Cyber incidents are a major risk facing organizations and companies of all sizes and industries. These risks have only increased in the past year, with much of the workforce continuing to work from home due to the COVID-19 pandemic.
In its 10th annual Risk Barometer, Allianz found that cyber incidents ranked third in a list of the most important global business risks for the upcoming year, coming in second behind risks stemming from the pandemic itself. We can expect cyber incidents to increase in frequency and sophistication as cyber criminals continue to leverage the various security lapses that accompany remote workforces.
However, something that has changed recently is how business leaders and boards of directors are viewing cyber risk. While previously seen as an issue solely for security and technology leaders to manage, executives are now pressuring security departments to financially quantify cyber risks facing their organizations.
In fact, a recent survey of 100 senior security professionals found that 70% of respondents have received pressure to produce cyber risk quantification for their business. Further, half of the respondents reported they have a lack of confidence in their ability to communicate and report the financial impacts of cyber risks, with a quarter saying they do not have a cyber risk quantification technology deployed at their company.
Why are executives pressuring CISOs to start financially quantifying cyber risk for their business? This process allows CISOs to identify and rank risk scenarios that are most critical to their enterprise, based on factors such as which attacks would have the biggest financial impact, and how equipped the company is to defend itself against any given attack.
Automated risk quantification makes this process even easier, removing the guesswork out of these decisions and streamlining the process of getting to actionable information. The potential for human error and subjectivity are removed completely from the equation.
Previously, security leaders have relied on theoretical models of risk like the Common Vulnerability Scoring System (CVSS). Even with this system, it can be difficult to prioritize the vulnerabilities that rank highest in terms of severity. This is even more challenging for leaders across the enterprise who may be unfamiliar with this system. Cyber risk quantification provides security leaders with a way to communicate the most pressing cyber threats facing a company that do not rely on a scoring system that is incomprehensible to anyone outside of the security department.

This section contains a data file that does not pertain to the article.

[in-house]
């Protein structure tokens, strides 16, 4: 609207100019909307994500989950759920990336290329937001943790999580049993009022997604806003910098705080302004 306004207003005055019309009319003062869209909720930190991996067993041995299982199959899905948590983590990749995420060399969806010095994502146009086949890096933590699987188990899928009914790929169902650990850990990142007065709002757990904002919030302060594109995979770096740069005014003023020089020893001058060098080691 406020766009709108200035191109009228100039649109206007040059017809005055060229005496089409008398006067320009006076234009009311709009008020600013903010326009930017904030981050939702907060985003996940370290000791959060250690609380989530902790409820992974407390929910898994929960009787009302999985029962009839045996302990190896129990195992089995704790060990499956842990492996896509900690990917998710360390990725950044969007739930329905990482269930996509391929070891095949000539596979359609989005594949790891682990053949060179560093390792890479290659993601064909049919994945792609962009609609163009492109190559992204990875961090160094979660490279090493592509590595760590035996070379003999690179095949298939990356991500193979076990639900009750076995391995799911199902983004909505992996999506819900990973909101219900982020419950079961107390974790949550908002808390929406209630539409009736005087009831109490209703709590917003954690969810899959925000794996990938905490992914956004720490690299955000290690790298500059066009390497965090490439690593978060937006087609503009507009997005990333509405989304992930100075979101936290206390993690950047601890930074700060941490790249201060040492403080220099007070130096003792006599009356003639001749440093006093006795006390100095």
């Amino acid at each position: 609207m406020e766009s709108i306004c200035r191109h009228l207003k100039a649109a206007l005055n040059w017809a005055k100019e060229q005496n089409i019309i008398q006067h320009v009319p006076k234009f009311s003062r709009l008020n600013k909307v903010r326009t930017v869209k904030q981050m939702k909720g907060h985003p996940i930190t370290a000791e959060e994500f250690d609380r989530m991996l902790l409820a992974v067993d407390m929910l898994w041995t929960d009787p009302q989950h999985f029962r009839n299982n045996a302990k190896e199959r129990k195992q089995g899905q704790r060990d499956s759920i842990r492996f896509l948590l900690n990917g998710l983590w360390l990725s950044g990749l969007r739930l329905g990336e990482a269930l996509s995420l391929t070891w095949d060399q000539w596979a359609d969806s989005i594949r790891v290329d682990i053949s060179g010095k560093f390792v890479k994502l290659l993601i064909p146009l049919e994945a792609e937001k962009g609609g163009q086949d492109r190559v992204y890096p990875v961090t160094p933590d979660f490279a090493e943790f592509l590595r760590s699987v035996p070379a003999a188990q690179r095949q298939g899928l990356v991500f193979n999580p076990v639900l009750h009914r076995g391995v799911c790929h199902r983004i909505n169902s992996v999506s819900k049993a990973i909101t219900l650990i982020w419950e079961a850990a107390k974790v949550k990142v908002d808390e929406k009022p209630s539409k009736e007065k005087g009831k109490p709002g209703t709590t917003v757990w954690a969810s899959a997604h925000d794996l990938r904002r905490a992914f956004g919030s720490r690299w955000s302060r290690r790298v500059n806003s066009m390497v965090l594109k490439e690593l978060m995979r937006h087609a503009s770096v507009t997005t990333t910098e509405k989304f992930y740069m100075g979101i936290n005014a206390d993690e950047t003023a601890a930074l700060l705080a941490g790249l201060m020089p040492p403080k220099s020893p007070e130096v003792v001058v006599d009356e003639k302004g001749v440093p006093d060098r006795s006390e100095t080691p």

By assigning a dollar value to potential cyber incidents, business leaders have better visibility into the most pressing – and costly – threats facing the enterprise. With this information, the business and security teams can align their efforts and prioritize the largest risks, rather than dedicating resources to lower priority risks.
Teams can focus their efforts on ensuring the business has adequate controls and processes in place to defend against the costlier risks and make additional investments accordingly. It can also make it easier for leaders and boards to justify spending more time or money to proactively defend against certain risks.
For CISOs, cyber risk quantification also provides an easier way to communicate the value of their work to leadership. Security leaders can calculate the return on investment of their tools and teams in the context of risk reduction for the enterprise. This gives leaders better visibility into the risks facing their organizations in terms that are understandable and actionable. Conversely, cyber risk quantification can help to identify any issues with an organization’s existing cybersecurity program and measure improvement over time.
Overall, shifting to this type of risk-led approach for cybersecurity will result in data-driven and actionable insights that will allow leaders across all business departments to understand and act on the most critical cyber risks facing their enterprise.
We know that attacks are going to continue, whether they’re state-sponsored or cyber criminals, and it is critical for an enterprise to have a comprehensive view into your risk landscape. Now is the time for security leaders to adopt cyber risk quantification and more easily demonstrate how cybersecurity organizations are protecting their business operations from disruption and catastrophic harm.